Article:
A US nurse has left her home in defiance of a voluntary quarantine order imposed on medical staff who have worked with Ebola patients. Kaci Hickox is reported to have taken a bicycle ride with her boyfriend.
Kaci Hickox was followed by police when she defied the isolation measures on Thursday. However, officers were unable to detain her without a court order signed by a judge.
The 33-year-old and her boyfriend left their home in the Maine town of Fort Kent and rode off on bicycles.
The US nurse had volunteered in Sierra Leone with Doctors Without Borders. She was the first person to go into New Jersey's mandatory quarantine for people arriving at Newark airport from West African countries worst hit by the virus.
Hickox had insisted she should not go into quarantine because she had no Ebola symptoms and had also tested negative for the disease.
State officials are reported to be applying for a court order to detain the nurse for the remainder of her 21-day incubation period due to end on November 10.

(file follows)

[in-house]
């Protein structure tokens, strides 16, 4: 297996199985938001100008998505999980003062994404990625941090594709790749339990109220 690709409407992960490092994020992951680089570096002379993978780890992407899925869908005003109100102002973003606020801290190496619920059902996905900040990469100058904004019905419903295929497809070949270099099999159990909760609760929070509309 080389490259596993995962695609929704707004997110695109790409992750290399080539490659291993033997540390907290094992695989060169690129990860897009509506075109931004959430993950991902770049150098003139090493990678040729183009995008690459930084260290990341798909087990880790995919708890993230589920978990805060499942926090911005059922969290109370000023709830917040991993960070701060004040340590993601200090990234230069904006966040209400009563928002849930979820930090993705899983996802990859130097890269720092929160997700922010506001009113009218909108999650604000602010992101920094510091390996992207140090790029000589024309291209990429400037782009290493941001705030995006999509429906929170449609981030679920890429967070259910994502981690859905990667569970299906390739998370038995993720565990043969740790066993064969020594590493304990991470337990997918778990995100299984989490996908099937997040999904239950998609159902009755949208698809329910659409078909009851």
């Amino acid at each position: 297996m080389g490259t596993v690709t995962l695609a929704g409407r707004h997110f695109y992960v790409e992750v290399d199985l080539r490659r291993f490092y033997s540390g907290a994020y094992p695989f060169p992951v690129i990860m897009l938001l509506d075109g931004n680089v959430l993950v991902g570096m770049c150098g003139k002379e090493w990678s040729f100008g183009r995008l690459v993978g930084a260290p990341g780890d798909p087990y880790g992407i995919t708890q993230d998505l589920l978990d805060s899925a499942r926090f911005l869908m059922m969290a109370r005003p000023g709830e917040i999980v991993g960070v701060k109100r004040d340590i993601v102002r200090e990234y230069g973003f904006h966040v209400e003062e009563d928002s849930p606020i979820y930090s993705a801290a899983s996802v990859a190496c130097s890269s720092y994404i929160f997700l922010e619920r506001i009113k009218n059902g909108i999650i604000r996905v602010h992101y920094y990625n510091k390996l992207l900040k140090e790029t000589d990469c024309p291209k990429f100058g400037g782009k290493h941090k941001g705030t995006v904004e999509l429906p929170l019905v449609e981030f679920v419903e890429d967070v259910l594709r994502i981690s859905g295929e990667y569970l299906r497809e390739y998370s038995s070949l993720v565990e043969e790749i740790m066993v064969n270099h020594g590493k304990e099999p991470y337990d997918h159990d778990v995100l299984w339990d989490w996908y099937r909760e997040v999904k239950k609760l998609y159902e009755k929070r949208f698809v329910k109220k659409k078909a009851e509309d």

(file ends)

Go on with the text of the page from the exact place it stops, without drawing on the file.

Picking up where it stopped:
It was the second time she had broken her quarantine order. She briefly left her home on Wednesday evening to speak to reporters.
"I'm not willing to stand here and let my civil rights be violated when it's not science-based," she told waiting press.
One of her lawyers, Norman Siegel also said, "There's a lot of misinformation about how Ebola is transmitted, and I can understand why people are frightened. But their fear is not based on medical facts."
US quarantine quandry
Guidelines from the federal Centers for Disease Control and Prevention recommended daily monitoring for health care workers who had come into contact with Ebola patients.
Some US states had imposed automatic 21-day quarantines on doctors and nurses returning from treating Ebola patients in Liberia, Sierra Leone and Guinea.
The Kaci Hickox case has revealed a growing divide between government agencies and individual state health departments in their interpretation of the guidelines.
The latest figures from the World Health Organization show more than 4,900 people had been killed by the virus, out of up to 14,000 cases.
Just four people had tested positive for the disease in the US since the outbreak began in February.
lw/kms (AP, Reuters)